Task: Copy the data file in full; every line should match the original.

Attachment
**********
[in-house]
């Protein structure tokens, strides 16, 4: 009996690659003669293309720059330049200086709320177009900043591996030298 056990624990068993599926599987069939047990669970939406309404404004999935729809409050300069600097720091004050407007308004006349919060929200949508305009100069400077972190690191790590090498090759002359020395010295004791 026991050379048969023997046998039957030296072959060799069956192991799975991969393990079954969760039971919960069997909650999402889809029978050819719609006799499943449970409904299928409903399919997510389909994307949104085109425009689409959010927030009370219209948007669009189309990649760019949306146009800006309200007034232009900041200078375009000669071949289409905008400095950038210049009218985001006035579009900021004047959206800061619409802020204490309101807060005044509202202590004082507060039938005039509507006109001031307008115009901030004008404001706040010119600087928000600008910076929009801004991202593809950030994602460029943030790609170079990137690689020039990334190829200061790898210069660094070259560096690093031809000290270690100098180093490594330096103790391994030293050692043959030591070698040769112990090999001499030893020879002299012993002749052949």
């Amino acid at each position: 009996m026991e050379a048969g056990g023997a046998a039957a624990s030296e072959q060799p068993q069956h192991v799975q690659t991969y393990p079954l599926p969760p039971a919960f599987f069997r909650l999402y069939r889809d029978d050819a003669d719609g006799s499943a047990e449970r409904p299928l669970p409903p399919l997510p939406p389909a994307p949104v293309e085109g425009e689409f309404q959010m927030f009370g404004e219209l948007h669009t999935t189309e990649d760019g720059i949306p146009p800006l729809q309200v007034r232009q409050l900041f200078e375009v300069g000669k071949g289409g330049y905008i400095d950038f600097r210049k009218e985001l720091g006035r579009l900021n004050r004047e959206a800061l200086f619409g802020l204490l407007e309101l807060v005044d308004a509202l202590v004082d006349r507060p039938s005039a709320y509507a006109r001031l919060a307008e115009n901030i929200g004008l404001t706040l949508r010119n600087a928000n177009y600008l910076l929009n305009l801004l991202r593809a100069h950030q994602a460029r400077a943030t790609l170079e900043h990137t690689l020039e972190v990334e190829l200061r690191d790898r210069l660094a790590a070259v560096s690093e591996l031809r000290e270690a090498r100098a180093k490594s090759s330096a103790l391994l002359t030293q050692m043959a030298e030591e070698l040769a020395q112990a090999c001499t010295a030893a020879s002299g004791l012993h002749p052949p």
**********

[in-house]
């Protein structure tokens, strides 16, 4: 009996690659003669293309720059330049200086709320177009900043591996030298 056990624990068993599926599987069939047990669970939406309404404004999935729809409050300069600097720091004050407007308004006349919060929200949508305009100069400077972190690191790590090498090759002359020395010295004791 026991050379048969023997046998039957030296072959060799069956192991799975991969393990079954969760039971919960069997909650999402889809029978050819719609006799499943449970409904299928409903399919997510389909994307949104085109425009689409959010927030009370219209948007669009189309990649760019949306146009800006309200007034232009900041200078375009000669071949289409905008400095950038210049009218985001006035579009900021004047959206800061619409802020204490309101807060005044509202202590004082507060039938005039509507006109001031307008115009901030004008404001706040010119600087928000600008910076929009801004991202593809950030994602460029943030790609170079990137690689020039990334190829200061790898210069660094070259560096690093031809000290270690100098180093490594330096103790391994030293050692043959030591070698040769112990090999001499030893020879002299012993002749052949």
């Amino acid at each position: 009996m026991e050379a048969g056990g023997a046998a039957a624990s030296e072959q060799p068993q069956h192991v799975q690659t991969y393990p079954l599926p969760p039971a919960f599987f069997r909650l999402y069939r889809d029978d050819a003669d719609g006799s499943a047990e449970r409904p299928l669970p409903p399919l997510p939406p389909a994307p949104v293309e085109g425009e689409f309404q959010m927030f009370g404004e219209l948007h669009t999935t189309e990649d760019g720059i949306p146009p800006l729809q309200v007034r232009q409050l900041f200078e375009v300069g000669k071949g289409g330049y905008i400095d950038f600097r210049k009218e985001l720091g006035r579009l900021n004050r004047e959206a800061l200086f619409g802020l204490l407007e309101l807060v005044d308004a509202l202590v004082d006349r507060p039938s005039a709320y509507a006109r001031l919060a307008e115009n901030i929200g004008l404001t706040l949508r010119n600087a928000n177009y600008l910076l929009n305009l801004l991202r593809a100069h950030q994602a460029r400077a943030t790609l170079e900043h990137t690689l020039e972190v990334e190829l200061r690191d790898r210069l660094a790590a070259v560096s690093e591996l031809r000290e270690a090498r100098a180093k490594s090759s330096a103790l391994l002359t030293q050692m043959a030298e030591e070698l040769a020395q112990a090999c001499t010295a030893a020879s002299g004791l012993h002749p052949p």